“I want to burn down the world, but I’m too afraid to strike the match.”
Rating: 3/5 stars
Release Date: June 23, 2020
Thank you Wednesday Books for inviting me to be a part of this blog tour as well as sending me a review copy in exchange for a honest review!
Lex was taken – trafficked – and now she’s Poppy. Kept in a hotel with other girls, her old life is a distant memory. But when the girls are rescued, she doesn’t quite know how to be Lex again.
After she moves in with her aunt and uncle, for the first time in a long time, she knows what it is to feel truly safe. Except, she doesn’t trust it. Doesn’t trust her new home. Doesn’t trust her new friend. Doesn’t trust her new life. Instead she trusts what she shouldn’t because that’s what feels right. She doesn’t deserve good things.
But when she is sexually assaulted by her so-called boyfriend and his friends, Lex is forced to reckon with what happened to her and that just because she is used to it, doesn’t mean it is okay. She’s thrust into the limelight and realizes she has the power to help others. But first she’ll have to confront the monsters of her past with the help of her family, friends, and a new love.
Kate McLaughlin’s What Unbreakable Looks Like is a gritty, ultimately hopeful novel about human trafficking through the lens of a girl who has escaped the life and learned to trust, not only others, but in herself.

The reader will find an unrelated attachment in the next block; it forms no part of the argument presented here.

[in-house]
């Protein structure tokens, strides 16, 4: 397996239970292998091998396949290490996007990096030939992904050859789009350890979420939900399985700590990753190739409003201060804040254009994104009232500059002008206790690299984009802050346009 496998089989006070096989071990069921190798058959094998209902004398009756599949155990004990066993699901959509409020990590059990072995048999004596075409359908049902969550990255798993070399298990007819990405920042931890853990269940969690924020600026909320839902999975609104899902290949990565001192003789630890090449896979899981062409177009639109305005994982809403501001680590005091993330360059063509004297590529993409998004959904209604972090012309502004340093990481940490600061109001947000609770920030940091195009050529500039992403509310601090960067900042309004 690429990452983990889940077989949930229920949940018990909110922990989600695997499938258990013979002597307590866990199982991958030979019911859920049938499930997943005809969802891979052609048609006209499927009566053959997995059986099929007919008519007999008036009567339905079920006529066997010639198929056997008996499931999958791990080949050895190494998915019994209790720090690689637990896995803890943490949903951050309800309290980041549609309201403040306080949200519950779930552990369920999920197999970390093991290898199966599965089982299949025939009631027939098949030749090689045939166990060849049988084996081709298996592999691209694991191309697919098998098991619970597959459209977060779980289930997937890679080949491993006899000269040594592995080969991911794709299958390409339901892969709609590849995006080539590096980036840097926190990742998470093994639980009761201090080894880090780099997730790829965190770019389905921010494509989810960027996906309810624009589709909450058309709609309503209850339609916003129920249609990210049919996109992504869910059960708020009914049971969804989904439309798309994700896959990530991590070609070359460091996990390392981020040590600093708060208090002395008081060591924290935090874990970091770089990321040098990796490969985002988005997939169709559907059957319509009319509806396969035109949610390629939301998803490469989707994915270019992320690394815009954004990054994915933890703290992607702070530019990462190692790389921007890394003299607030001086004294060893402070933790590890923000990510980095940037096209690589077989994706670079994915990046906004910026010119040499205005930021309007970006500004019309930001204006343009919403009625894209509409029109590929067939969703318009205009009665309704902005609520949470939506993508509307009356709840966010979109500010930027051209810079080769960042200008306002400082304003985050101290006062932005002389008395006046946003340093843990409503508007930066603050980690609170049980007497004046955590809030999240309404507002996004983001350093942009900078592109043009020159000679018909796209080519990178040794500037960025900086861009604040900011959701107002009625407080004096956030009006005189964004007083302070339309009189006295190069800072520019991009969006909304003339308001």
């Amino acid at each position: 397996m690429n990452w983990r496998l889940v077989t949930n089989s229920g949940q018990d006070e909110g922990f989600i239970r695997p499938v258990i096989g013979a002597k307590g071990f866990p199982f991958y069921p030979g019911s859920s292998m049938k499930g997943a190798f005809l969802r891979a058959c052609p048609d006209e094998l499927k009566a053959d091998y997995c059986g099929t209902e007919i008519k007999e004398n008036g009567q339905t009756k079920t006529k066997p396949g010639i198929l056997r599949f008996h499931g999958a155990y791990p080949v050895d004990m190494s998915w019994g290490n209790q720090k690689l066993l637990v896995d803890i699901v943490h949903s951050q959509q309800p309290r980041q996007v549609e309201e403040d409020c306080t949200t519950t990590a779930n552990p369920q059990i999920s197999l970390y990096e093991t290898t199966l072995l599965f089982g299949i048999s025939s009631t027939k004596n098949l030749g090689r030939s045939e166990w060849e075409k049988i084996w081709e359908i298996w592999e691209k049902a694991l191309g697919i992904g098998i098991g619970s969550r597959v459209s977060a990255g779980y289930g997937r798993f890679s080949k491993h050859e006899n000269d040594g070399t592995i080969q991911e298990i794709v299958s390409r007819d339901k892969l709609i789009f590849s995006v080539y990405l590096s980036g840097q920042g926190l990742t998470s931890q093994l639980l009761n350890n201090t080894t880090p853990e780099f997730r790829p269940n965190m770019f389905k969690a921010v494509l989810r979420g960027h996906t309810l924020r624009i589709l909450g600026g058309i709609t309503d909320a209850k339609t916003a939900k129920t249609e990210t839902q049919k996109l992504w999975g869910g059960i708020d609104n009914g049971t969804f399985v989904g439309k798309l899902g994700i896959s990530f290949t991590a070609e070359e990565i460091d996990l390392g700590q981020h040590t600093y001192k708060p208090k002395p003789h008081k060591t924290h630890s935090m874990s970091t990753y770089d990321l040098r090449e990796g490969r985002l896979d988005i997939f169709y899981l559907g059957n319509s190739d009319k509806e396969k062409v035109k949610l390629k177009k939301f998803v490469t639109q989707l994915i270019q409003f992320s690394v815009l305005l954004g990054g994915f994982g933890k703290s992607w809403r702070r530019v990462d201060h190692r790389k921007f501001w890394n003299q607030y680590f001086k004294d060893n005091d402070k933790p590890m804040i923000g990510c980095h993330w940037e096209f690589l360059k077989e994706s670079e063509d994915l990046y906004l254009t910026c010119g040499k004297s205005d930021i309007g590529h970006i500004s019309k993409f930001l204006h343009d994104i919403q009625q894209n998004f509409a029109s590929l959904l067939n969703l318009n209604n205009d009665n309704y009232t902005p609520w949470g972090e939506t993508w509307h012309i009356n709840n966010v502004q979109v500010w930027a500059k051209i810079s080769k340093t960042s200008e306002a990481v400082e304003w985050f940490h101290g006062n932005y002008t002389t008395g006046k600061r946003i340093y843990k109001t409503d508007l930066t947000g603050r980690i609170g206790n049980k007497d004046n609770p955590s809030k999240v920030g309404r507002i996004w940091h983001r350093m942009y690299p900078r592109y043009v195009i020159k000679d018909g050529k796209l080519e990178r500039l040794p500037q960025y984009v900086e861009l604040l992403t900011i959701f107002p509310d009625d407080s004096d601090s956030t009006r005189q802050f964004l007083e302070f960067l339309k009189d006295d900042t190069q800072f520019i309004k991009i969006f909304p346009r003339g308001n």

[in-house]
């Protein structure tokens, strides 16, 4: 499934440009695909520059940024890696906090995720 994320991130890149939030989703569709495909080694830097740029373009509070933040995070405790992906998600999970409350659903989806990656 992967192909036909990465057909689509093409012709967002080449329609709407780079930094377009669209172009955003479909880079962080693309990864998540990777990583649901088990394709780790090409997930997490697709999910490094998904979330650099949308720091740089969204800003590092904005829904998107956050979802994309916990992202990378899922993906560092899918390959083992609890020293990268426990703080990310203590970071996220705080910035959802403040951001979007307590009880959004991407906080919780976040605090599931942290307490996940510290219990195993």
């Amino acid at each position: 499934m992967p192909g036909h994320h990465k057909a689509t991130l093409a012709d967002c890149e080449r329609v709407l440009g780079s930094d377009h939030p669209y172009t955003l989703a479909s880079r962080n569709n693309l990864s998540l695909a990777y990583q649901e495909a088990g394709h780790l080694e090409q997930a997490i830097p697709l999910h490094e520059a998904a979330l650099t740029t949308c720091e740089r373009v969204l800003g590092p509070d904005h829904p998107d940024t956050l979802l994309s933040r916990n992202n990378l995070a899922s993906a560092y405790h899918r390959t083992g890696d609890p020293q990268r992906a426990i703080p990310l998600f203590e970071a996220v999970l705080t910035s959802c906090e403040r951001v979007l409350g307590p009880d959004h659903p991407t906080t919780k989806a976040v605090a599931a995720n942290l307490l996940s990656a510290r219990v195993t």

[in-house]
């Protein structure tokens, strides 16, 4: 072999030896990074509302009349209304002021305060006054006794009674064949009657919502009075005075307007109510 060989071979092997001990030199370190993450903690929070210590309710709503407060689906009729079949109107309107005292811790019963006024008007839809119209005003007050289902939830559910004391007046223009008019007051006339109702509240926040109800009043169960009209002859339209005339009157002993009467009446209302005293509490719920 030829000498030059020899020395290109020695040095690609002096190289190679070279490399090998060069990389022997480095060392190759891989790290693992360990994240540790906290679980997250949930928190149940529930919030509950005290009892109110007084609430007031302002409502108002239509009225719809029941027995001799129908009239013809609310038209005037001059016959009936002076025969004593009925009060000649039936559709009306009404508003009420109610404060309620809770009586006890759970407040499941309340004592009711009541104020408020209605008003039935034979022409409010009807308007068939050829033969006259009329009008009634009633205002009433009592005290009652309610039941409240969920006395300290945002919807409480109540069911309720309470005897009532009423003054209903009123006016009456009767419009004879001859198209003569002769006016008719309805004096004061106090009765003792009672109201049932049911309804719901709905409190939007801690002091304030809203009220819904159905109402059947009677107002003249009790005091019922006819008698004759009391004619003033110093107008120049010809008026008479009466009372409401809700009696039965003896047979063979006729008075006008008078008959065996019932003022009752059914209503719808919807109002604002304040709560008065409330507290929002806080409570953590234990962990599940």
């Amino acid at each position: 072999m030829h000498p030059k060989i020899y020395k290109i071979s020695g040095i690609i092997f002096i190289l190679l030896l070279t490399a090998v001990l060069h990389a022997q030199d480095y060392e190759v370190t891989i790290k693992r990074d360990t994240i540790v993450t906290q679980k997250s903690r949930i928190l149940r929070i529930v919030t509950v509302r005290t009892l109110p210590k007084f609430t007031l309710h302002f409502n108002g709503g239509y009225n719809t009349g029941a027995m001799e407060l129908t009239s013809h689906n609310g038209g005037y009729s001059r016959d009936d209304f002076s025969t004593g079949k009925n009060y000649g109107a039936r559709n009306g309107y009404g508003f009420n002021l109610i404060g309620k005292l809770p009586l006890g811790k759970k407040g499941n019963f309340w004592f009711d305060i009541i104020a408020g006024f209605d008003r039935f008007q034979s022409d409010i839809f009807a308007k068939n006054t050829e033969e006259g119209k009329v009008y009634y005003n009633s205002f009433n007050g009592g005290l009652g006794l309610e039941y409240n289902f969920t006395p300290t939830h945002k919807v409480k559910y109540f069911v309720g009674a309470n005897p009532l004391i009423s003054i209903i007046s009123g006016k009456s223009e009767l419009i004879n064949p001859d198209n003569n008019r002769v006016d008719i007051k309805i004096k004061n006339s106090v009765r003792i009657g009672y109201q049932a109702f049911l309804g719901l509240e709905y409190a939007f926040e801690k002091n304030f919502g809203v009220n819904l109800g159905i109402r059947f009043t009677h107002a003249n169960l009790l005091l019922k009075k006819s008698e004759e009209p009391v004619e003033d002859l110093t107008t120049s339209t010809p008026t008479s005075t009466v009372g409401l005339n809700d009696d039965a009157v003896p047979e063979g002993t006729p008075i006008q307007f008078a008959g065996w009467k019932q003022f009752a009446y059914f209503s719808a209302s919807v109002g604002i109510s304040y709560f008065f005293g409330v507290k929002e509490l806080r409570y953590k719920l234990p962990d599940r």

Going into this I knew it was going to be a tough read just based off the premise but WHEW this was a lot tougher than I thought it would be. While I do think is book can be powerful for some it is most definitely not going to be for everyone largely because of the topic but also because of how raw and real this story is. Nothing is sugar coated and there are plenty of tough scenes with graphic details/descriptions of Lex’s life while being trafficked so this is definitely the type of read you want to make sure won’t be triggering to you prior to picking it up. You can find a full list of the trigger warnings I’ve come across at the end of this review.
What I Liked
📈 Character growth. There’s a whole lot of growth that happens in this book. Lex starts out skeptical of everyone and everything around her since she’s been let down by the people who are supposed to protect her and take care of her. So, when her Aunt Krys reaches out a helping hand she’s hesitant to take it. I really enjoyed seeing Lex slowly go from thinking that she’ll have to find a way to repay her family for something as silly as buying her a new comforter to realizing that she does deserve to be happy and loved despite what happened to her. There were a few moments that this actually made me want to shed a tear or two.
👨👩👧👦 Lex’s support group. I don’t know what it feels like to be sexually assaulted or sex trafficked and thank God for that. But I do know how it feels to come out of an unimaginable trauma and feel like everyone suddenly looks at you like you’re a fragile piece of glass or a ticking time bomb. To see Lex’s family and new friends treat Lex like a normal human being warmed my heart. Sometimes the best support doesn’t come from the people who expect you to spill your guts about every last thing that you feel, but from the people that know you’ve been hurt, love you anyway, will listen if you need, but don’t act like their walking on eggshells to be around you. So again, that definitely got to me.